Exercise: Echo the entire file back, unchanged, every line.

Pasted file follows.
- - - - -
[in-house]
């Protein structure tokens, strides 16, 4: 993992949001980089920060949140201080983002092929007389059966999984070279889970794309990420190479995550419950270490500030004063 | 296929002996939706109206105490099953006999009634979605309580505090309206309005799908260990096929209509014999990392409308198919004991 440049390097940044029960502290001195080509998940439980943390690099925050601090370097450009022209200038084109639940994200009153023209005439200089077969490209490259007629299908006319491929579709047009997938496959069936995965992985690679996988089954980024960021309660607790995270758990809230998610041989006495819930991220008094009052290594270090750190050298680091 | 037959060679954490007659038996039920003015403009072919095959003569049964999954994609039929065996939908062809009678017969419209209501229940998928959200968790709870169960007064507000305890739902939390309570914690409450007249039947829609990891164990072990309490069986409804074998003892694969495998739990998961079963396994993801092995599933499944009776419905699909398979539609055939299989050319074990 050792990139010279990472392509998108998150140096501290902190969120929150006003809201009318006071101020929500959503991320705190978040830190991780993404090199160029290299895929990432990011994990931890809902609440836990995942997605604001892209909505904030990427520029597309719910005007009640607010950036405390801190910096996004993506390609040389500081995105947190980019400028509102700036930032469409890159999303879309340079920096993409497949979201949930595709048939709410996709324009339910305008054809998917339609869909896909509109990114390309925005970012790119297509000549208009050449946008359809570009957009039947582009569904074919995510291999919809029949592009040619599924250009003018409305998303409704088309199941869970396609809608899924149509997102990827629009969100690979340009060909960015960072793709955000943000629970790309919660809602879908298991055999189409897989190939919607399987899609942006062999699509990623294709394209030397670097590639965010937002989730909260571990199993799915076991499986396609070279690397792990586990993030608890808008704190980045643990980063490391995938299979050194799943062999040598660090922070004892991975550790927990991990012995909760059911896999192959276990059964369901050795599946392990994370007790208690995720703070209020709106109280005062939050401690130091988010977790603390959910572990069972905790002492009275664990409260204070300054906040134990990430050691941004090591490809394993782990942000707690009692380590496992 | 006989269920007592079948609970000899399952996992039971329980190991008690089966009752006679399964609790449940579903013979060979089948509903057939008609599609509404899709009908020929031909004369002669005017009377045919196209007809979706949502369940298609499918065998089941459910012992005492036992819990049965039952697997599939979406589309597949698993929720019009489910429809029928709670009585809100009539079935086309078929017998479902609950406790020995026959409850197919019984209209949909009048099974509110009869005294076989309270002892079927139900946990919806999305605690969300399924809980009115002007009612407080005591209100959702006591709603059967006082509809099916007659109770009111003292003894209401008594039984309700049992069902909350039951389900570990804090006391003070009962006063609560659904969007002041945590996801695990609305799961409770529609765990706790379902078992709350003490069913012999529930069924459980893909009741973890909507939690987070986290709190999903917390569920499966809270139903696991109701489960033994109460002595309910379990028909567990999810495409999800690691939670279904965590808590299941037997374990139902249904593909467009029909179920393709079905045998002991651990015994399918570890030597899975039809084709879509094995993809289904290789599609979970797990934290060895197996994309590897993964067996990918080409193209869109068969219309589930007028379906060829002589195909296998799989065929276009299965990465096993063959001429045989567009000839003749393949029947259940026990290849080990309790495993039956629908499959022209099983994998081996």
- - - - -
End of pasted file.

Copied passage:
[in-house]
């Protein structure tokens, strides 16, 4: 993992949001980089920060949140201080983002092929007389059966999984070279889970794309990420190479995550419950270490500030004063 | 296929002996939706109206105490099953006999009634979605309580505090309206309005799908260990096929209509014999990392409308198919004991 440049390097940044029960502290001195080509998940439980943390690099925050601090370097450009022209200038084109639940994200009153023209005439200089077969490209490259007629299908006319491929579709047009997938496959069936995965992985690679996988089954980024960021309660607790995270758990809230998610041989006495819930991220008094009052290594270090750190050298680091 | 037959060679954490007659038996039920003015403009072919095959003569049964999954994609039929065996939908062809009678017969419209209501229940998928959200968790709870169960007064507000305890739902939390309570914690409450007249039947829609990891164990072990309490069986409804074998003892694969495998739990998961079963396994993801092995599933499944009776419905699909398979539609055939299989050319074990 050792990139010279990472392509998108998150140096501290902190969120929150006003809201009318006071101020929500959503991320705190978040830190991780993404090199160029290299895929990432990011994990931890809902609440836990995942997605604001892209909505904030990427520029597309719910005007009640607010950036405390801190910096996004993506390609040389500081995105947190980019400028509102700036930032469409890159999303879309340079920096993409497949979201949930595709048939709410996709324009339910305008054809998917339609869909896909509109990114390309925005970012790119297509000549208009050449946008359809570009957009039947582009569904074919995510291999919809029949592009040619599924250009003018409305998303409704088309199941869970396609809608899924149509997102990827629009969100690979340009060909960015960072793709955000943000629970790309919660809602879908298991055999189409897989190939919607399987899609942006062999699509990623294709394209030397670097590639965010937002989730909260571990199993799915076991499986396609070279690397792990586990993030608890808008704190980045643990980063490391995938299979050194799943062999040598660090922070004892991975550790927990991990012995909760059911896999192959276990059964369901050795599946392990994370007790208690995720703070209020709106109280005062939050401690130091988010977790603390959910572990069972905790002492009275664990409260204070300054906040134990990430050691941004090591490809394993782990942000707690009692380590496992 | 006989269920007592079948609970000899399952996992039971329980190991008690089966009752006679399964609790449940579903013979060979089948509903057939008609599609509404899709009908020929031909004369002669005017009377045919196209007809979706949502369940298609499918065998089941459910012992005492036992819990049965039952697997599939979406589309597949698993929720019009489910429809029928709670009585809100009539079935086309078929017998479902609950406790020995026959409850197919019984209209949909009048099974509110009869005294076989309270002892079927139900946990919806999305605690969300399924809980009115002007009612407080005591209100959702006591709603059967006082509809099916007659109770009111003292003894209401008594039984309700049992069902909350039951389900570990804090006391003070009962006063609560659904969007002041945590996801695990609305799961409770529609765990706790379902078992709350003490069913012999529930069924459980893909009741973890909507939690987070986290709190999903917390569920499966809270139903696991109701489960033994109460002595309910379990028909567990999810495409999800690691939670279904965590808590299941037997374990139902249904593909467009029909179920393709079905045998002991651990015994399918570890030597899975039809084709879509094995993809289904290789599609979970797990934290060895197996994309590897993964067996990918080409193209869109068969219309589930007028379906060829002589195909296998799989065929276009299965990465096993063959001429045989567009000839003749393949029947259940026990290849080990309790495993039956629908499959022209099983994998081996």